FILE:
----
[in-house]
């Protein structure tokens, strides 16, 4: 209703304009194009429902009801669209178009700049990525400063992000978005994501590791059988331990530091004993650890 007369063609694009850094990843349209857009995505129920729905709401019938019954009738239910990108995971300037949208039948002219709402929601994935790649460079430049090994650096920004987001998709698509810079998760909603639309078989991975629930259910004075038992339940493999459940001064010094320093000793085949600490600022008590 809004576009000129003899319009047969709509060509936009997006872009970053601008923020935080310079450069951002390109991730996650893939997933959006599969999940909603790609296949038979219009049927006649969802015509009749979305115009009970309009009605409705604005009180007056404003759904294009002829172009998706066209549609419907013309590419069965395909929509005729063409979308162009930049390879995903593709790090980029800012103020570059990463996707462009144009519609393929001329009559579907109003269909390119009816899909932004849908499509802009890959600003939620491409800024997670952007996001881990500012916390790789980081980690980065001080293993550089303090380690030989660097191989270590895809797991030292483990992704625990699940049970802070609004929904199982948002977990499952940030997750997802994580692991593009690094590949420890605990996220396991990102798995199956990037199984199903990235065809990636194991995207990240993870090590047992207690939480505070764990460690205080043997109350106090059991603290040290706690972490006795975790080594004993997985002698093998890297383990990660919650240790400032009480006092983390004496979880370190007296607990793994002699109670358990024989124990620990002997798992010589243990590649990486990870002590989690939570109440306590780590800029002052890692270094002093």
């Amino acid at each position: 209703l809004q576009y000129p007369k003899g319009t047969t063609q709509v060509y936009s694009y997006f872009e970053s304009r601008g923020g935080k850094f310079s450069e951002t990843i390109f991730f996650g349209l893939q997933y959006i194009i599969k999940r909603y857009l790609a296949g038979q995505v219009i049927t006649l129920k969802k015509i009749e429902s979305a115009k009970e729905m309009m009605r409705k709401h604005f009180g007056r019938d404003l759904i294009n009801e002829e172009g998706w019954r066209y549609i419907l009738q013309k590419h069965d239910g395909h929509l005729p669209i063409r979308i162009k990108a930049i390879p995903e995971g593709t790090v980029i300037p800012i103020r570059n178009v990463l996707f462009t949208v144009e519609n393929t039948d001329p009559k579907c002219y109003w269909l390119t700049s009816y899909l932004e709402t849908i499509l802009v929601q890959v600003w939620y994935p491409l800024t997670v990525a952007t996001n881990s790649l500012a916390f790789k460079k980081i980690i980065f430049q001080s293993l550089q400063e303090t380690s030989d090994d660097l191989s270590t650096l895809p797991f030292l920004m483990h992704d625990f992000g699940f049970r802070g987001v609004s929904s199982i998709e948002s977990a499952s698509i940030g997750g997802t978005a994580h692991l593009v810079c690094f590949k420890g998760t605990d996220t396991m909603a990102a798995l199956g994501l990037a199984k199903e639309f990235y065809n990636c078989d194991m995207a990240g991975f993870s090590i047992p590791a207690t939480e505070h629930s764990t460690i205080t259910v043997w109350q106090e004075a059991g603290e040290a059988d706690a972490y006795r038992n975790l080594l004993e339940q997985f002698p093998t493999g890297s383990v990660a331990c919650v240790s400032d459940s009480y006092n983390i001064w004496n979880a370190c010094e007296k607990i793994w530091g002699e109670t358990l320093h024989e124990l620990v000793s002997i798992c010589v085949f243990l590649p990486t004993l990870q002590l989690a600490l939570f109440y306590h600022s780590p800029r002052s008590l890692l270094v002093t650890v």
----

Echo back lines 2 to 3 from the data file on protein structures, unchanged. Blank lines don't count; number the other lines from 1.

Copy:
């Protein structure tokens, strides 16, 4: 209703304009194009429902009801669209178009700049990525400063992000978005994501590791059988331990530091004993650890 007369063609694009850094990843349209857009995505129920729905709401019938019954009738239910990108995971300037949208039948002219709402929601994935790649460079430049090994650096920004987001998709698509810079998760909603639309078989991975629930259910004075038992339940493999459940001064010094320093000793085949600490600022008590 809004576009000129003899319009047969709509060509936009997006872009970053601008923020935080310079450069951002390109991730996650893939997933959006599969999940909603790609296949038979219009049927006649969802015509009749979305115009009970309009009605409705604005009180007056404003759904294009002829172009998706066209549609419907013309590419069965395909929509005729063409979308162009930049390879995903593709790090980029800012103020570059990463996707462009144009519609393929001329009559579907109003269909390119009816899909932004849908499509802009890959600003939620491409800024997670952007996001881990500012916390790789980081980690980065001080293993550089303090380690030989660097191989270590895809797991030292483990992704625990699940049970802070609004929904199982948002977990499952940030997750997802994580692991593009690094590949420890605990996220396991990102798995199956990037199984199903990235065809990636194991995207990240993870090590047992207690939480505070764990460690205080043997109350106090059991603290040290706690972490006795975790080594004993997985002698093998890297383990990660919650240790400032009480006092983390004496979880370190007296607990793994002699109670358990024989124990620990002997798992010589243990590649990486990870002590989690939570109440306590780590800029002052890692270094002093």
């Amino acid at each position: 209703l809004q576009y000129p007369k003899g319009t047969t063609q709509v060509y936009s694009y997006f872009e970053s304009r601008g923020g935080k850094f310079s450069e951002t990843i390109f991730f996650g349209l893939q997933y959006i194009i599969k999940r909603y857009l790609a296949g038979q995505v219009i049927t006649l129920k969802k015509i009749e429902s979305a115009k009970e729905m309009m009605r409705k709401h604005f009180g007056r019938d404003l759904i294009n009801e002829e172009g998706w019954r066209y549609i419907l009738q013309k590419h069965d239910g395909h929509l005729p669209i063409r979308i162009k990108a930049i390879p995903e995971g593709t790090v980029i300037p800012i103020r570059n178009v990463l996707f462009t949208v144009e519609n393929t039948d001329p009559k579907c002219y109003w269909l390119t700049s009816y899909l932004e709402t849908i499509l802009v929601q890959v600003w939620y994935p491409l800024t997670v990525a952007t996001n881990s790649l500012a916390f790789k460079k980081i980690i980065f430049q001080s293993l550089q400063e303090t380690s030989d090994d660097l191989s270590t650096l895809p797991f030292l920004m483990h992704d625990f992000g699940f049970r802070g987001v609004s929904s199982i998709e948002s977990a499952s698509i940030g997750g997802t978005a994580h692991l593009v810079c690094f590949k420890g998760t605990d996220t396991m909603a990102a798995l199956g994501l990037a199984k199903e639309f990235y065809n990636c078989d194991m995207a990240g991975f993870s090590i047992p590791a207690t939480e505070h629930s764990t460690i205080t259910v043997w109350q106090e004075a059991g603290e040290a059988d706690a972490y006795r038992n975790l080594l004993e339940q997985f002698p093998t493999g890297s383990v990660a331990c919650v240790s400032d459940s009480y006092n983390i001064w004496n979880a370190c010094e007296k607990i793994w530091g002699e109670t358990l320093h024989e124990l620990v000793s002997i798992c010589v085949f243990l590649p990486t004993l990870q002590l989690a600490l939570f109440y306590h600022s780590p800029r002052s008590l890692l270094v002093t650890v």